Alexandra Kotowski (Zimbabwe)

Alex is a Master of Public Administration student at Columbia University’s School of International & Public Affairs, where she studies Human Rights & Humanitarian Policy with a focus on gender. At SIPA, Alex is a graduate research intern with UNICEF, in which capacity she works on the intersection of child protection and gender-based violence prevention in humanitarian emergencies. Before coming to Columbia, Alex spent five years at Human Rights Watch, first as a Development & Outreach Associate and later as a Senior Associate for the Women’s Rights Division. At Human Rights Watch, she supported research and advocacy on a range of women’s rights issues, including gender-based violence, reproductive and maternal health, women and girls in humanitarian emergencies, the rights of indigenous women, and child marriage. Alex also conducted field research on the water crisis on First Nation reservations in Canada. Alex holds an undergraduate degree in Comparative Politics from Wesleyan University, where she wrote her honors thesis about Roma political mobilization and the far right in Europe. She has also interned at Amnesty International, the Legal Aid Society of New York, and the Romedia Foundation, which is a Roma rights organization in Budapest, Hungary.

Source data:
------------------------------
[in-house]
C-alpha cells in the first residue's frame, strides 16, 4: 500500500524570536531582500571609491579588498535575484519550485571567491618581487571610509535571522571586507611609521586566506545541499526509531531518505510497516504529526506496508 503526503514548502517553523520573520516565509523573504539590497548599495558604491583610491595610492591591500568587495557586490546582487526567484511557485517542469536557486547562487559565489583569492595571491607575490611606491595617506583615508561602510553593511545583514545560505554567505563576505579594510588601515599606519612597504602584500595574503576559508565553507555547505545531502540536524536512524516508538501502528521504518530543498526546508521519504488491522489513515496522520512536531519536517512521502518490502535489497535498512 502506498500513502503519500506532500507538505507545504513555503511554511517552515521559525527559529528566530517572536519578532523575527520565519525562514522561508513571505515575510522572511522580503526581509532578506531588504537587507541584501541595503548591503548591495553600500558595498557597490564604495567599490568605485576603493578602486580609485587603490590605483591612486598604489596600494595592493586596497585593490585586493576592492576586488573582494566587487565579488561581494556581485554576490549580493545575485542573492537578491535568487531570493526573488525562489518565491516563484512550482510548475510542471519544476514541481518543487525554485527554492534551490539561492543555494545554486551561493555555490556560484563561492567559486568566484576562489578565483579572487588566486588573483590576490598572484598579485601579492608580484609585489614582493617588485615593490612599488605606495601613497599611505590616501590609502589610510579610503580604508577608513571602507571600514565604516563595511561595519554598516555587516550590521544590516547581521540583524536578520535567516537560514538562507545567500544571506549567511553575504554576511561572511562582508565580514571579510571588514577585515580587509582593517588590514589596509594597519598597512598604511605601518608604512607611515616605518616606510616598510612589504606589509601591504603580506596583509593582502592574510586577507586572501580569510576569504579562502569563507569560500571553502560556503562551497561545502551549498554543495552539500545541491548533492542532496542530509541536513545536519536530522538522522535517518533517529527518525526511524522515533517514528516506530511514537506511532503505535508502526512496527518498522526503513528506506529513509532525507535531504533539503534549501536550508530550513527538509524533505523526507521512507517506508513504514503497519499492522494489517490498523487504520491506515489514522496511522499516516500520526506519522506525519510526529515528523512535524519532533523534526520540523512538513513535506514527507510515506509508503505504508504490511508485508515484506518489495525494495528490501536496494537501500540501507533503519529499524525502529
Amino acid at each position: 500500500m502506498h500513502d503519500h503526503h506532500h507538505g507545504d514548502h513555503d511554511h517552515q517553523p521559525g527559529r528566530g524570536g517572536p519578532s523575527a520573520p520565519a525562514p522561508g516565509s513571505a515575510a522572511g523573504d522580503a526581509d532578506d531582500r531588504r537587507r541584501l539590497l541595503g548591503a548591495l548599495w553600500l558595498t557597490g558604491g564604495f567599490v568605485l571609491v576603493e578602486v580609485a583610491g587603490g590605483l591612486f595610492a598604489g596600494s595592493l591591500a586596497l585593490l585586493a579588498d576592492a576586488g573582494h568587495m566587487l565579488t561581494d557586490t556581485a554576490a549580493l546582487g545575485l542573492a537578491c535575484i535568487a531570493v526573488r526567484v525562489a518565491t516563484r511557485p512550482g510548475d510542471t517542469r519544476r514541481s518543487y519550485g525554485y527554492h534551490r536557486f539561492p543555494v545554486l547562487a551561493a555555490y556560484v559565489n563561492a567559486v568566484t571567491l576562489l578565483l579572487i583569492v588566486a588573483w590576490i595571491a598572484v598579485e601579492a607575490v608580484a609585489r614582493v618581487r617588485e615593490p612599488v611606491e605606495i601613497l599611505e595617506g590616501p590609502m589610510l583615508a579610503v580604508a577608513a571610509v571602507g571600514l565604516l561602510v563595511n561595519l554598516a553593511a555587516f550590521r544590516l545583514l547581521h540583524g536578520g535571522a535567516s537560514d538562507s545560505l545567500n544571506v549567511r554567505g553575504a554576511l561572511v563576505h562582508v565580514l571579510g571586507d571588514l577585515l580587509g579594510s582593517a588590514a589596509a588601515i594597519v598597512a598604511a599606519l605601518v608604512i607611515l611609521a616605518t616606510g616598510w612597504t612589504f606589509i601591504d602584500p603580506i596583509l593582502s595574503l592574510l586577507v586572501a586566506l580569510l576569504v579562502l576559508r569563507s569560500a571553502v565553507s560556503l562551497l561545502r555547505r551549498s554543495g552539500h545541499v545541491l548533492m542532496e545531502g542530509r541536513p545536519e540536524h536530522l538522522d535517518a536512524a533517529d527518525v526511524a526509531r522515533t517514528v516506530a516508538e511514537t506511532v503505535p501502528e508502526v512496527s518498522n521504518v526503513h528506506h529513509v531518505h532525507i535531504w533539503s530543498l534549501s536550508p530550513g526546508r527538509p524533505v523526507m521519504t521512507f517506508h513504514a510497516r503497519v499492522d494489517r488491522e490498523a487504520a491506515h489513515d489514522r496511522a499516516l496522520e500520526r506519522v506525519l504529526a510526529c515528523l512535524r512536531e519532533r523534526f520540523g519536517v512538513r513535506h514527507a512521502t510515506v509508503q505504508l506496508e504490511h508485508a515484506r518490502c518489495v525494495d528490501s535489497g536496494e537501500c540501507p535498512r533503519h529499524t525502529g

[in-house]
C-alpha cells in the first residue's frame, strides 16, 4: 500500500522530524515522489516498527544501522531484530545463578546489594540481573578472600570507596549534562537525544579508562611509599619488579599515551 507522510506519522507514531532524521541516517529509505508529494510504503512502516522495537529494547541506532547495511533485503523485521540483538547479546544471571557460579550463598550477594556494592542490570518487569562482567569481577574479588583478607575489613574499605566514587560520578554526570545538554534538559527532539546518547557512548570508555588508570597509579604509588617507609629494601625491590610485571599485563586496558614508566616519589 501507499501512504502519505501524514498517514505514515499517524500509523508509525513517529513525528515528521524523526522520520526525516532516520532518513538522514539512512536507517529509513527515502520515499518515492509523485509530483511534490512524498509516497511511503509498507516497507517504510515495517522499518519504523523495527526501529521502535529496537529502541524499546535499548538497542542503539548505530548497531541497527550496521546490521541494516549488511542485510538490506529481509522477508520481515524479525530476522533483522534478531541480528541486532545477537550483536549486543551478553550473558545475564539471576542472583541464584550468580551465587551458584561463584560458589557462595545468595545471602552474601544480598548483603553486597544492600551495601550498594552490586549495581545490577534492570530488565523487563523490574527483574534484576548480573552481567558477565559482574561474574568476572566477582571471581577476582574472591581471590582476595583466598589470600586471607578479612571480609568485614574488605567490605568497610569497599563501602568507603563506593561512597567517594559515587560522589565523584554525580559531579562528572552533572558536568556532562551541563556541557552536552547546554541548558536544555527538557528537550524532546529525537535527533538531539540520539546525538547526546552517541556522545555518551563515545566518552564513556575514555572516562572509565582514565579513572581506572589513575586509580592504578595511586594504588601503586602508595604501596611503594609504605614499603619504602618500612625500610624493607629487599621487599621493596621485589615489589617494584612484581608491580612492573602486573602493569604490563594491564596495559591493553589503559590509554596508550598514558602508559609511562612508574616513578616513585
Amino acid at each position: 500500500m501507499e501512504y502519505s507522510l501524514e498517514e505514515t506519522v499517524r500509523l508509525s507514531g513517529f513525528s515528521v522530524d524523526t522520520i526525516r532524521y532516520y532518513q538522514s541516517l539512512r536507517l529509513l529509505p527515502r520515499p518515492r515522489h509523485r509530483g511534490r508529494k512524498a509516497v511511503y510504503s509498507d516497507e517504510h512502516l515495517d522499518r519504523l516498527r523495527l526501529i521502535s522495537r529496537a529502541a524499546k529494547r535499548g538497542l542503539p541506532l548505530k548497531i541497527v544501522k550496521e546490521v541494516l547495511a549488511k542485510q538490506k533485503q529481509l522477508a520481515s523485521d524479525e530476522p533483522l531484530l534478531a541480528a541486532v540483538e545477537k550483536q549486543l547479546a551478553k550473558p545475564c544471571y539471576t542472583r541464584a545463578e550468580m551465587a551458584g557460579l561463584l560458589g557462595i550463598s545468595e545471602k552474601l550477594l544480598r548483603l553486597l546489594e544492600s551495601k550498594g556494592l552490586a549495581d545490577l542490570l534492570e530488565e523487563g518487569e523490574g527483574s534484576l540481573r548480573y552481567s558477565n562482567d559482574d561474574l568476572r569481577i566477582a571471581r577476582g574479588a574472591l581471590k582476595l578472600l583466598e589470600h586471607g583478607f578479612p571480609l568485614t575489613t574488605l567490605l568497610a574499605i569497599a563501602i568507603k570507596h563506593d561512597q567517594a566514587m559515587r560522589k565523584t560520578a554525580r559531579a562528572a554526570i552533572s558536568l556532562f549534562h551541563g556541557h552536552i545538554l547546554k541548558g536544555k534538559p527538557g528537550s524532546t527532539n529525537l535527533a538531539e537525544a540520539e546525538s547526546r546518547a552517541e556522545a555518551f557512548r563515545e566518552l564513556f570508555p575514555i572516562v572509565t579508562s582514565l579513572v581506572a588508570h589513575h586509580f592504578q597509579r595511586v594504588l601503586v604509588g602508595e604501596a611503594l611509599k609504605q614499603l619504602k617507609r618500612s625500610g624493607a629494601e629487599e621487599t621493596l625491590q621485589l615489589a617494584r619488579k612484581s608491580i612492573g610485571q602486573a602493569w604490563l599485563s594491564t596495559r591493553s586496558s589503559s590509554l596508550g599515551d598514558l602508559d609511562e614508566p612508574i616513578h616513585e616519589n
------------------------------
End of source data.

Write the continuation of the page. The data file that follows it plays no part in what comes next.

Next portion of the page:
Child Marriage and Harmful Social Norms

08 Aug

Angeline and her son in Chitungwiza.


Child Marriage and Harmful Social Norms

One day, when Angeline was seventeen years old, she met her boyfriend and together they went to the market to buy vegetables. On the walk home, they were spotted by an aunt, who immediately told the rest of the family. Suspecting that Angeline might be sexually active, her relatives forced her to marry the boy.